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Some Black Friday Deals Aren't Bargains

Cameron Huddleston

A review of upcoming Black Friday sales found many items that are listed at the same price as they were on Black Friday 2012.



Black Friday is synonymous with deals. More than one-half of consumers believe that this big shopping day after Thanksgiving provides the most savings of all the major winter holiday sales, according to a survey by RetailMeNot.com.

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However, consumers should be aware that not all products advertised as Black Friday deals are great buys or even unique deals, says Matthew Ong, senior retail analyst for money-saving Web site NerdWallet. In fact, many retailers will recycle deals from the previous year in their Black Friday ads, he says. In a comparison of 25 retailers' Black Friday ads from 2012 and 2013, NerdWallet found that 23 of the retailers this year listed at least one identical product with the exact same price as last year. NerdWallet also found that some Black Friday markdowns are exaggerated and that some deals can be beat at other times of the year. While none of this means you can't get a great price on Black Friday--you certainly can--just be aware that you're not always getting the best price.

Repeat deals

All of these Black Friday deals seem appealing: a table tennis table at Dick's Sporting Goods marked down 50% to $249.98; a sewing machine at Jo-Ann marked down by $255 to $194.99; a tool cabinet at Harbor Freight that will drop in price to $149.99 from $199.99. However, the sale prices on all of these items were the same last Black Friday, according to NerdWallet. Usually all things technology-related get marked down when newer models are released. Yet OfficeMax is selling the Brother Laser MFC-7360N All-in-one printer for the same "discounted" price this Black Friday as on Black Friday 2012: $129.99.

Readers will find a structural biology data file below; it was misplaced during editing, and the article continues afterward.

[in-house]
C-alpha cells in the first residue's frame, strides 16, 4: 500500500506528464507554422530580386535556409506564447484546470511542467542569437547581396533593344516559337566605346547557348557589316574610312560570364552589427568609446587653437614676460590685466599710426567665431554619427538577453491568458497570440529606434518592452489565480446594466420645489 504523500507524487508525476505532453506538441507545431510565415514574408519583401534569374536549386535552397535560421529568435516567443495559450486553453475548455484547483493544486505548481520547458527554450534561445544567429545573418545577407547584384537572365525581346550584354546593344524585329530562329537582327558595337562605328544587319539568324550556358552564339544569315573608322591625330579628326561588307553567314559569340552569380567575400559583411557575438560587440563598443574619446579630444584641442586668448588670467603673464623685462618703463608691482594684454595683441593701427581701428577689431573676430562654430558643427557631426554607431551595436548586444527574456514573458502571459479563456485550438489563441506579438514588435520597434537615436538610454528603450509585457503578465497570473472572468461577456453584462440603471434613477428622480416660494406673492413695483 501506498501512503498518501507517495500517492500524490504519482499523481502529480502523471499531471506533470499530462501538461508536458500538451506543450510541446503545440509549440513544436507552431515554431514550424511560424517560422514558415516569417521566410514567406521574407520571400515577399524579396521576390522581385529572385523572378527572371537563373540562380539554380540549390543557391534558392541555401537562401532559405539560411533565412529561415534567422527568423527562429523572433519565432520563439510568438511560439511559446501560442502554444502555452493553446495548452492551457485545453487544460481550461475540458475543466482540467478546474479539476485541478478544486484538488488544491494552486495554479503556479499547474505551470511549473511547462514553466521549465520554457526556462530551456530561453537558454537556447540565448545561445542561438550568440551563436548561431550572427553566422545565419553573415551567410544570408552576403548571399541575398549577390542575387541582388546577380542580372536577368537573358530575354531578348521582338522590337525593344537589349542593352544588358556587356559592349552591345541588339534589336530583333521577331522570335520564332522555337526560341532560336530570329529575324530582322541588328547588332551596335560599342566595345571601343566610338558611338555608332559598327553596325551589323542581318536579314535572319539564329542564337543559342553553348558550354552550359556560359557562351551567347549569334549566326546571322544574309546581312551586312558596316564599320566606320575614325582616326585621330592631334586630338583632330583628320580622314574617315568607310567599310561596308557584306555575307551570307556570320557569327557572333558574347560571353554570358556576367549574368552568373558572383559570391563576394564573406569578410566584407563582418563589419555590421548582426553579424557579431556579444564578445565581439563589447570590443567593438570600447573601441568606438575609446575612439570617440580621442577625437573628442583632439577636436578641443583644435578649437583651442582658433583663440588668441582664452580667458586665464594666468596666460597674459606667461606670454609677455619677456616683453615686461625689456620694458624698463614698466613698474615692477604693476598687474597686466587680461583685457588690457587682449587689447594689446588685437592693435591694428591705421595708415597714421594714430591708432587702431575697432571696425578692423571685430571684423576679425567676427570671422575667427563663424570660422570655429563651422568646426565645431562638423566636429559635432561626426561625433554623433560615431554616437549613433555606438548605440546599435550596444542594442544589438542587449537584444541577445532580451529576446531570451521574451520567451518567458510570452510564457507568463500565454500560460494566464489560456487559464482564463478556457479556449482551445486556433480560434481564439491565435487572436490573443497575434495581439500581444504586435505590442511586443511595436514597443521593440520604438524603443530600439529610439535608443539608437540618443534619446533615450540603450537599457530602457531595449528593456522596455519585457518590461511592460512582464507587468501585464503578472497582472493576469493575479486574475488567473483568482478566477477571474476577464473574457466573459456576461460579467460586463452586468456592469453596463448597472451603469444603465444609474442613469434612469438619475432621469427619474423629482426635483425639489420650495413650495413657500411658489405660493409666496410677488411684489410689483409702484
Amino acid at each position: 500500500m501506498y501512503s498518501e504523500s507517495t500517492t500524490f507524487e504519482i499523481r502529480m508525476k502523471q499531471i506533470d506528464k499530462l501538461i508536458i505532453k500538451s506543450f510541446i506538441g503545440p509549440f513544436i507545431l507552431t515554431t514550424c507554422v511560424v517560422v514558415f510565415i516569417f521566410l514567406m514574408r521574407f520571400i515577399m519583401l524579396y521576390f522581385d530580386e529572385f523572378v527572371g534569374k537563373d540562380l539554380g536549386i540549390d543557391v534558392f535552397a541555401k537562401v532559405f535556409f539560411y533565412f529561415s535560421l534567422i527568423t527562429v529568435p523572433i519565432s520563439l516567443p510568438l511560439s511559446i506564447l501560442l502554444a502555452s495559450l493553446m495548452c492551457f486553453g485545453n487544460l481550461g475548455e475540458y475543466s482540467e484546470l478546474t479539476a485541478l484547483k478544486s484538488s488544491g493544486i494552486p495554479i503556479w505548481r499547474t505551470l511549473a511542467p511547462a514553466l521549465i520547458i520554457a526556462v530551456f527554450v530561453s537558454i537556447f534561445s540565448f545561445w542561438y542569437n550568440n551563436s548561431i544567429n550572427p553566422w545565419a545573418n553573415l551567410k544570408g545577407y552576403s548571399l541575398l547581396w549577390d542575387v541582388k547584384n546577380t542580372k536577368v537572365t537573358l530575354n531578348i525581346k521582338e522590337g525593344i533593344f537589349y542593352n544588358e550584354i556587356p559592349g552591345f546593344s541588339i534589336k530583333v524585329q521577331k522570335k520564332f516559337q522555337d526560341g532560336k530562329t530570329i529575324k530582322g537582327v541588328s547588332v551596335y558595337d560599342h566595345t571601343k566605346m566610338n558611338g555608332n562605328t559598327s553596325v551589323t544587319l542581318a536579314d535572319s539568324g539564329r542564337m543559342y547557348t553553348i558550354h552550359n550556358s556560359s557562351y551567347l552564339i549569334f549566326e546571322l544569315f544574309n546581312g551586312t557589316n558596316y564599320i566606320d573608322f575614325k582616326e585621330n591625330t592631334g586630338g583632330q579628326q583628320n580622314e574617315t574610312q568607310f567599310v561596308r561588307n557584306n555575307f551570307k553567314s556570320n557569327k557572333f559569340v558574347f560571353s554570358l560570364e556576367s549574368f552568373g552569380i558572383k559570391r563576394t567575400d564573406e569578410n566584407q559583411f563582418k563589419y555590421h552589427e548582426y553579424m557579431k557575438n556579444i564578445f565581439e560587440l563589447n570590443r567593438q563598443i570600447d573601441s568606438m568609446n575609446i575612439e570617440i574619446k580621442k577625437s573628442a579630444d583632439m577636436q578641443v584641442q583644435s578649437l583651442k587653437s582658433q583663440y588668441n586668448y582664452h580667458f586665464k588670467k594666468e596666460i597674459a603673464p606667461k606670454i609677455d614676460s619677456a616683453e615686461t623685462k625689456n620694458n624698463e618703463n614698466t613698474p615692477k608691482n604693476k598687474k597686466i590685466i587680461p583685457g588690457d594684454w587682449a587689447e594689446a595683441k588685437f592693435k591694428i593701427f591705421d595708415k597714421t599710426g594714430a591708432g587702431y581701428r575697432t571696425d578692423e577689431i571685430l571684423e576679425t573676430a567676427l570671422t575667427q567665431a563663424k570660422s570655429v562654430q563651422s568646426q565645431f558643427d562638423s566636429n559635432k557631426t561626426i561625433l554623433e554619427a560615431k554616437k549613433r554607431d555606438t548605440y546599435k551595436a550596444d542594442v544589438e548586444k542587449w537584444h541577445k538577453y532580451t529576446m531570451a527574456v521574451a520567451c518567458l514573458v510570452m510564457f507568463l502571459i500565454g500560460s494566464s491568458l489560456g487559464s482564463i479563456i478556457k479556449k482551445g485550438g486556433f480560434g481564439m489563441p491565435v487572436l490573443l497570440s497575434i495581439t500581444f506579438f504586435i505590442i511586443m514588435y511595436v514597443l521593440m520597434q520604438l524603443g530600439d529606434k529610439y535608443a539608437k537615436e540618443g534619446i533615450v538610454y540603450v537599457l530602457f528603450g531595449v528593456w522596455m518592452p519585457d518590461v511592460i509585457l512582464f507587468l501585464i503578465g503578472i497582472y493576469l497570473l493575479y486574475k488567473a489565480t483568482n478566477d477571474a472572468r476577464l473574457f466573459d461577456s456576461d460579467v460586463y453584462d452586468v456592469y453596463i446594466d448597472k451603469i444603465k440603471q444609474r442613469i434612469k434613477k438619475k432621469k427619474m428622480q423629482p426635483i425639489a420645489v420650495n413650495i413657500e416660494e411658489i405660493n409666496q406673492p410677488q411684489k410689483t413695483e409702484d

Exaggerated deals

According to NerdWallet, retailers often use the manufacturer's suggested retail price as the original price in Black Friday ads rather than the price items are currently selling for in stores or online. As a result, the discounts look much larger than they actually are. For example, the Dick's Sporting Goods Black Friday ad states that the above-mentioned table tennis table will be $250 off, for a sale price of $249.98. But it's currently selling online for $299.98 -- just $50 (not 50%) more than the Black Friday price. The Bon-Ton Black Friday ad shows a sale price of $99.97 Keurig K45 Elite Brewer and a regular price of $172. Yet NerdWallet found it listed for $119.99 on the Bon-Ton Web site.

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Deals that can be beat

Ong says that many items will sell on Black Friday for prices that are higher than at other points in the year. For example, Target's Black Friday price for a KitchenAid Classic Plus Stand Mixer is $199, but NerdWallet found it on sale in early November for $183.99.

And some Black Friday price cuts aren't any deeper than markdowns during other annual sales. For example, Sears is advertising that Kenmore appliances will be up to 30% off on Black Friday. However, it marked down all appliances up to 30% during its Memorial Day sale. NerdWallet found that Macy's Black Friday door-buster deal on a Tommy Hilfiger faux-leather jacket was the same as its Veteran's Day sale price: $79.99.

How to avoid deals that aren't really deals

Ong says that consumers should research the items they want to buy before Black Friday to avoid falling for these retail practices. Plenty of Web sites, such as dealnews.com and BFAds.net, publish Black Friday ads before they appear on retailers’ Web sites or in newspapers. You can use these leaked ads as a starting point for planning your purchases and comparing prices at sites such as PriceGrabber.com or PriceSpider.com, which shows price histories for products. Most official ads aren’t published until a few days before Black Friday. BFAds.net lists deals of note for each retailer's Black Friday sale and typically indicates whether better prices can be found at other store's sales. Dealnews.com offers a guide to the best deals and what not to buy on Black Friday.

You might find that you can get better prices on some items now because many retailers are running pre-Black Friday sales (see Why You Should Start Your Holiday Shopping Now. And you'll be better off waiting until after the holiday season to make some purchases (see 12 Things Not to Buy During the Holidays).



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